Author Topic: Oscilloscope, mains, isolation transformer, double check  (Read 7002 times)

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Offline cthree

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Oscilloscope, mains, isolation transformer, double check
« on: July 07, 2013, 04:18:58 am »
Hi guys,

I tend to stick to 12 volts and less but I want to design and build a sine wave light dimmer which will obviously run at mains voltage. I don't care to die or suffer pain so I'm planning to take the recommended safety precautions:

Unplug before touching
One hand in my pocket
Static probing only, no probing of the live circuit

In addition I am planning to buy an isolation transformer because I must use my scope to probe and characterize the AC waveform (kind of necessary for a dimmer application) and I also don't want to inject any nasty noise back up the spout.

Can I get a quick confirmation just for my piece of mind that I have this right? Is it correct and normal practice to have a grounded scope (earth reference) probing a DUT connected to an isolation transformer? I know it has probably been said before many times, I just want to hear it again just to be sure I haven't missed anything.

I am planning to buy a BK Precision Single Output Isolation Transformer here http://www.bkprecision.com/products/power-supplies/1604A-single-output-isolation-transformer.html It's not very expensive ($115 plus shipping) and I think (hope) the 1.25A capacity is enough to provide adequate current for a dimmable LED bulb.

I am also considering the Dale/Fluke MI/IT400 "Medical" Isolation Transformer http://www.ebay.ca/itm/Dale-Fluke-IT400-Medical-Grade-Isolation-Transformer-110V-NEW-ORIGINAL-BOX-/161010666194 Which actually seems a much better unit with higher output (2.8A) and 3 outlets instead of just one and is half the price at $50 plus shipping.

I do understand that if I get the Dale/Fluke IT400 I need to take is apart and remove the ground jumper to make it an actual isolation transformer but I'm ok with that.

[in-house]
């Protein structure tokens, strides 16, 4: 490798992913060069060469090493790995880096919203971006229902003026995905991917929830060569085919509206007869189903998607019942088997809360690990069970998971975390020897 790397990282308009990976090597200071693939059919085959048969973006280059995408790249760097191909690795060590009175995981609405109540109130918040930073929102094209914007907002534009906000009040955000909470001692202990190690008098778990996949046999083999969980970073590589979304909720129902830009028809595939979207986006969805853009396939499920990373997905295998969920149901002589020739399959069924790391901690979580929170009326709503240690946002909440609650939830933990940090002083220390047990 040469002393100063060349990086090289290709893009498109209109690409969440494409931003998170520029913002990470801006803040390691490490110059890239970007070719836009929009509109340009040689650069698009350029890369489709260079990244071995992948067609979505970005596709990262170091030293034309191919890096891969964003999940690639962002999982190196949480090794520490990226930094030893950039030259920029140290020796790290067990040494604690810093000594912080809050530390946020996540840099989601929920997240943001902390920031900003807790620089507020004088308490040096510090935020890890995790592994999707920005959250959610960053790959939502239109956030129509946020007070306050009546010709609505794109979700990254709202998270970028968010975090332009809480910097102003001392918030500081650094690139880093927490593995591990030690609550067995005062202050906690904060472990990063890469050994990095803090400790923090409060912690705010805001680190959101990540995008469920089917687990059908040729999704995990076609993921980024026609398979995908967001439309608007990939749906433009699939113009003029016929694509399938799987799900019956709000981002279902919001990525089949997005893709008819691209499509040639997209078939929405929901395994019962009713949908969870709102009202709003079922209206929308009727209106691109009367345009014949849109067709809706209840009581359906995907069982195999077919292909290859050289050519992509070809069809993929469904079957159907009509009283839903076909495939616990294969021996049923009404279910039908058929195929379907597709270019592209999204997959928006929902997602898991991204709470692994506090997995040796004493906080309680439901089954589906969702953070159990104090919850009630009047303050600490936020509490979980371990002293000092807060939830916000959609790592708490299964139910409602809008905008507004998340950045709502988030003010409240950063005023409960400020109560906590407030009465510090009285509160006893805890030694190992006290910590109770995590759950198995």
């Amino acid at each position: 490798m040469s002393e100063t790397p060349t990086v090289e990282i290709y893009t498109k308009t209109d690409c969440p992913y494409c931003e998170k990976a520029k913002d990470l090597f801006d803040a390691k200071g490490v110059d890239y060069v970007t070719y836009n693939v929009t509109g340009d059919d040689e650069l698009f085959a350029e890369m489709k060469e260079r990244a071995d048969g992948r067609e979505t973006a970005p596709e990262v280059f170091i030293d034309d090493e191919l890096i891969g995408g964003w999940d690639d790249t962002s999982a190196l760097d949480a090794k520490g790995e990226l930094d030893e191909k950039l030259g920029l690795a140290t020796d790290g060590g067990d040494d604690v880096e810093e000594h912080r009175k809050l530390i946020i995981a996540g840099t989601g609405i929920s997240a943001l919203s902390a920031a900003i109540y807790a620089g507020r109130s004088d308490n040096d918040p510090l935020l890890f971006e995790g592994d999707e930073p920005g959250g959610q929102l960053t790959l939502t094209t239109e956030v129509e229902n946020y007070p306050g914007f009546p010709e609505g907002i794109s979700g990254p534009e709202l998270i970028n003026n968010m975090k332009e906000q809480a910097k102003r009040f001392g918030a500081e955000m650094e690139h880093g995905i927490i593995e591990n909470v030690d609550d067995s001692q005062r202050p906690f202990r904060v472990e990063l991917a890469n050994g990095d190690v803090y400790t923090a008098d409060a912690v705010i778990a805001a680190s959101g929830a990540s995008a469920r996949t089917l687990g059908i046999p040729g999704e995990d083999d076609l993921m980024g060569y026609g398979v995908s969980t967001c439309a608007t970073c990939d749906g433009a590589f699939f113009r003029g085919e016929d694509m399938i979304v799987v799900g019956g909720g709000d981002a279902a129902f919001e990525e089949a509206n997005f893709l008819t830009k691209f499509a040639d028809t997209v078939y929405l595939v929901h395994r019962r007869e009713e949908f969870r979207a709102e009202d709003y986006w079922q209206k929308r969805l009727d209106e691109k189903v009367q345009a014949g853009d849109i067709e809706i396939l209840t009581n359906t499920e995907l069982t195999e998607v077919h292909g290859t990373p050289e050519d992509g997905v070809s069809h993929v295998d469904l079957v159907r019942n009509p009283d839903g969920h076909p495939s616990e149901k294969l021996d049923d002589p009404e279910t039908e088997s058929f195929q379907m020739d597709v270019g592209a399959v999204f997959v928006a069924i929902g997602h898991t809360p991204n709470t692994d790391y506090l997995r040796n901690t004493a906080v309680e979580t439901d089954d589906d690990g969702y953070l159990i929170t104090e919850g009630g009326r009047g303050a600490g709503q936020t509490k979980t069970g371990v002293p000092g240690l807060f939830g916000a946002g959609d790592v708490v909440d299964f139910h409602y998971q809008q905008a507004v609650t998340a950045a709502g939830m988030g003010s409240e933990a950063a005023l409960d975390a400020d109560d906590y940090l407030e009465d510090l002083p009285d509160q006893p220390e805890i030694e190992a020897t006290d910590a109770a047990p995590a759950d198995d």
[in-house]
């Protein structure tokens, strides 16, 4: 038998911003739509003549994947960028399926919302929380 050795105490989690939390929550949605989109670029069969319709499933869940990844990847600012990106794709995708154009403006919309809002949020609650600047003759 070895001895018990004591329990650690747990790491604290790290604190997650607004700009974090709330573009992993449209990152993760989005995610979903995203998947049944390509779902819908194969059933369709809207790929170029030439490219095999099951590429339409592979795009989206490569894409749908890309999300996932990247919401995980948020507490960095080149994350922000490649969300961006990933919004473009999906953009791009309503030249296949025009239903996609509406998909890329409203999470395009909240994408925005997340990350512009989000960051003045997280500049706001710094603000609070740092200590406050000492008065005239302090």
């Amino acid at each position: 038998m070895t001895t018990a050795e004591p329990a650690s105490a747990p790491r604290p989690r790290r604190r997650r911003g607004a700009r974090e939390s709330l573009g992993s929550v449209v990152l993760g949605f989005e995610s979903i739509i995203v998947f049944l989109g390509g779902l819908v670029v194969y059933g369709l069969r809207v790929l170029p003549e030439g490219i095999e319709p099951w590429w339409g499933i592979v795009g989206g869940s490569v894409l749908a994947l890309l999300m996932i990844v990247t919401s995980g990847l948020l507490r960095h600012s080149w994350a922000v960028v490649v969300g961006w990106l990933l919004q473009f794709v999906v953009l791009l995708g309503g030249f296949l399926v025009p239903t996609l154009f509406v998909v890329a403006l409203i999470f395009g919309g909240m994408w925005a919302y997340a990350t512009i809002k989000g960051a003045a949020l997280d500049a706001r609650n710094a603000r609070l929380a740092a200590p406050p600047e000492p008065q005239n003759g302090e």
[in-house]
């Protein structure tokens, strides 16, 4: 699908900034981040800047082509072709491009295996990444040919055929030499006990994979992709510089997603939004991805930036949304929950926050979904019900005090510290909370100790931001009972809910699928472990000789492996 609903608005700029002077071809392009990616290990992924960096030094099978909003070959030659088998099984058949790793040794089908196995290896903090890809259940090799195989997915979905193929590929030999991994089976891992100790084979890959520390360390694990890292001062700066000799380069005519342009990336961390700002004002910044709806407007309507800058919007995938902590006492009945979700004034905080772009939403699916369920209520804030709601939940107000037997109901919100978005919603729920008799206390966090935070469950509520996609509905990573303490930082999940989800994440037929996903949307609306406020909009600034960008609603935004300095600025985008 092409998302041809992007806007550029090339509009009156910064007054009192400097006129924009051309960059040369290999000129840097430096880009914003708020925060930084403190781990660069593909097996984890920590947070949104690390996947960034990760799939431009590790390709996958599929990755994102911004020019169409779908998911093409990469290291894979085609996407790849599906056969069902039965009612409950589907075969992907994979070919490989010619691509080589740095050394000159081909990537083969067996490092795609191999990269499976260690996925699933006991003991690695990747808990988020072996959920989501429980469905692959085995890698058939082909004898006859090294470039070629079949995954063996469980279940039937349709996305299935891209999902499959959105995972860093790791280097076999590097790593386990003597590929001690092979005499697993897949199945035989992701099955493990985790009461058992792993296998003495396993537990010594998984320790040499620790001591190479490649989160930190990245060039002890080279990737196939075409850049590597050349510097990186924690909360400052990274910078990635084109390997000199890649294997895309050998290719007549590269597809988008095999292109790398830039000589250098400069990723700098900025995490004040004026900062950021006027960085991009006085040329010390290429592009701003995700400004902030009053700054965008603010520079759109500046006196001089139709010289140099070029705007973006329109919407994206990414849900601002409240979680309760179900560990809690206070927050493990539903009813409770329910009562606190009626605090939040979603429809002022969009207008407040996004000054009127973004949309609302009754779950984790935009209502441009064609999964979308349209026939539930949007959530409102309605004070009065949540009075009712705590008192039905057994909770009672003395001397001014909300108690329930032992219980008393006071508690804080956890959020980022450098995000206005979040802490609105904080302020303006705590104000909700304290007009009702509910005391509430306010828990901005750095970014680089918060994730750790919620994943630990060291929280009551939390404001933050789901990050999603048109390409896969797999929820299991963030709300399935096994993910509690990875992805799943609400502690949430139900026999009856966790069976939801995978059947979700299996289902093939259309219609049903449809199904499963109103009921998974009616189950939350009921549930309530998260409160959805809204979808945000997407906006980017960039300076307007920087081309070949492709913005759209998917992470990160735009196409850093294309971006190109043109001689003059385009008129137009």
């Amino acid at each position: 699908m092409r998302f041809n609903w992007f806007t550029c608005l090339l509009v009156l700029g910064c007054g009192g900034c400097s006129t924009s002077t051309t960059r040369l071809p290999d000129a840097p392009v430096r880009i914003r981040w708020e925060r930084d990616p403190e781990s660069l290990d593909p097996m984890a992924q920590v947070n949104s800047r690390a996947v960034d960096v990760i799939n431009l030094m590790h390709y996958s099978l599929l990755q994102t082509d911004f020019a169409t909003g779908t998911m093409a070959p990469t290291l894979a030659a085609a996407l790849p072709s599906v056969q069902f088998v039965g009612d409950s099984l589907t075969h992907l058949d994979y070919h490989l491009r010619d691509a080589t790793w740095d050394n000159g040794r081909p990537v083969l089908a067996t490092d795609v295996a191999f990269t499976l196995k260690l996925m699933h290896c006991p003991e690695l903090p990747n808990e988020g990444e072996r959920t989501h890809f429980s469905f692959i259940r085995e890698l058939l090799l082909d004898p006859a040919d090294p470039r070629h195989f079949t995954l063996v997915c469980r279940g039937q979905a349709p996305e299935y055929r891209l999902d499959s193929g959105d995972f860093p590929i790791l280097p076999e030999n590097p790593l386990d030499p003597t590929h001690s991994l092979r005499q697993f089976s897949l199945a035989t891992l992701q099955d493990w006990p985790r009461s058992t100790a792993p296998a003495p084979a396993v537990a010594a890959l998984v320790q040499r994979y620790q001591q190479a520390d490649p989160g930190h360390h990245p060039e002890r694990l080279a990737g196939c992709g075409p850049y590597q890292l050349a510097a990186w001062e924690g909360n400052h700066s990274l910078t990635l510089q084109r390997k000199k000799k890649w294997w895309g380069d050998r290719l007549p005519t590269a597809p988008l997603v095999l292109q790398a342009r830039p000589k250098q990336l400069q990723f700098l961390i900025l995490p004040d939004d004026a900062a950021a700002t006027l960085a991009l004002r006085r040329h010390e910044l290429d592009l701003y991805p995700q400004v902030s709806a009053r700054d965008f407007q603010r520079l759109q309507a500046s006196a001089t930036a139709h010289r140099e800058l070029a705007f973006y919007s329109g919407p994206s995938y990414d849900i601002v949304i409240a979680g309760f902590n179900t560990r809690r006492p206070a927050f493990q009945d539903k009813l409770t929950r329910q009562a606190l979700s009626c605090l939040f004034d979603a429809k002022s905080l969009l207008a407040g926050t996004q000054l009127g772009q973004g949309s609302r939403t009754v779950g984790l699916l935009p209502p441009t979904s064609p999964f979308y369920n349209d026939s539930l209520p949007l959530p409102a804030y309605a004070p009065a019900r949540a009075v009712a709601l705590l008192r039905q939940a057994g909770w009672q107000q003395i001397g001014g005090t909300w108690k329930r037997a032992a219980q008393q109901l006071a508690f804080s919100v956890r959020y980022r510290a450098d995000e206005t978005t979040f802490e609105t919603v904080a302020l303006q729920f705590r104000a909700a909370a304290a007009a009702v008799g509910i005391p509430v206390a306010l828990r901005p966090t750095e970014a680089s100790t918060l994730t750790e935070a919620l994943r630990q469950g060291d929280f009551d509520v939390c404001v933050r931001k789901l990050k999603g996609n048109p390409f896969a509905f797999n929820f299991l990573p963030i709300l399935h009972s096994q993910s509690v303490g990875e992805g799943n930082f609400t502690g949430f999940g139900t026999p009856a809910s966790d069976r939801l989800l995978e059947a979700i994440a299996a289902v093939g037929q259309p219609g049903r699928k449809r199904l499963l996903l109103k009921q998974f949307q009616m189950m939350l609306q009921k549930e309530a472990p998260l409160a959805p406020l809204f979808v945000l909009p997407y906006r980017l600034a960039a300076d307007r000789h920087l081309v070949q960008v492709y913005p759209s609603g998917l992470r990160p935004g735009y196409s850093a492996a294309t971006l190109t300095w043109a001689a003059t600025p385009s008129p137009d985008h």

Any final words of wisdom?

Thanks.
 

Online nctnico

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Re: Oscilloscope, mains, isolation transformer, double check
« Reply #1 on: July 07, 2013, 10:52:16 am »
Buy a differential probe because this is the safest way.
Mains are usually protected by a GFI. If you use an isolation transformer the GFI is no longer effective. Worse, if you connect one leg of the transformer to ground through the oscilloscope you have lethal voltages on several points. And don't be tempted to disconnect the scope from ground!
There are small lies, big lies and then there is what is on the screen of your oscilloscope.
 

Offline perfect_disturbance

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Re: Oscilloscope, mains, isolation transformer, double check
« Reply #2 on: July 07, 2013, 05:47:03 pm »
For a DC DUT does a good lab power supply provide adequate isolation? Does an ungrounded isolation transformer relieve concerns about ground loops when using a scope on AC powered devices?
 

Offline KedasProbe

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Re: Oscilloscope, mains, isolation transformer, double check
« Reply #3 on: July 07, 2013, 06:00:47 pm »
Keep a flashlight close anyway :)
Not everything that counts can be measured. Not everything that can be measured counts.
[W. Bruce Cameron]
 

Offline cthree

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Re: Oscilloscope, mains, isolation transformer, double check
« Reply #4 on: July 07, 2013, 06:10:57 pm »
Buy a differential probe because this is the safest way.
Mains are usually protected by a GFI. If you use an isolation transformer the GFI is no longer effective. Worse, if you connect one leg of the transformer to ground through the oscilloscope you have lethal voltages on several points. And don't be tempted to disconnect the scope from ground!

Mains in Canada are not protected by a GFCI unless the business end come within 2m of plumbing or the outdoors. My bench is connected through an AFCI because it is in a bedroom.

Can someone clarify the comments regarding GFCI/RCD. I will look into a differential probe for my scope but the grounding issue is still a concern.
 

Offline cthree

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Re: Oscilloscope, mains, isolation transformer, double check
« Reply #5 on: July 07, 2013, 06:32:14 pm »
I'm not sure the RCD/GFCI advice is good advice. I'm sitting here thinking about it and I don't see how it applies to my application. I'm going to be working on an ungrounded, two wire lighting dimmer connected to a lightbulb. If I'm going to to get a shock its going to be a short circuit from hot to neutral rather than from hot to ground is it not? I'm not even sure the isolation transformer is any practical value in this circuit since the DUT isn't connected to ground.

I will be using my scope to examine and test the mains waveforms on both input and output to the load. I will also use it for the low voltage DC circuits of the device.

What is the rationale for the GFCI?

 

Offline IanB

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Re: Oscilloscope, mains, isolation transformer, double check
« Reply #6 on: July 07, 2013, 06:47:18 pm »
A GFCI is a magic charm that protects from all harm  ;)

But seriously, you can get all carried away with this stuff and start doing things without good understanding of when they do or don't help. So it's good to be skeptical as you are being.

Fundamentally, you don't absolutely need even an isolation transformer, as long as you keep track of where your grounds are and be aware of what's live in your circuit.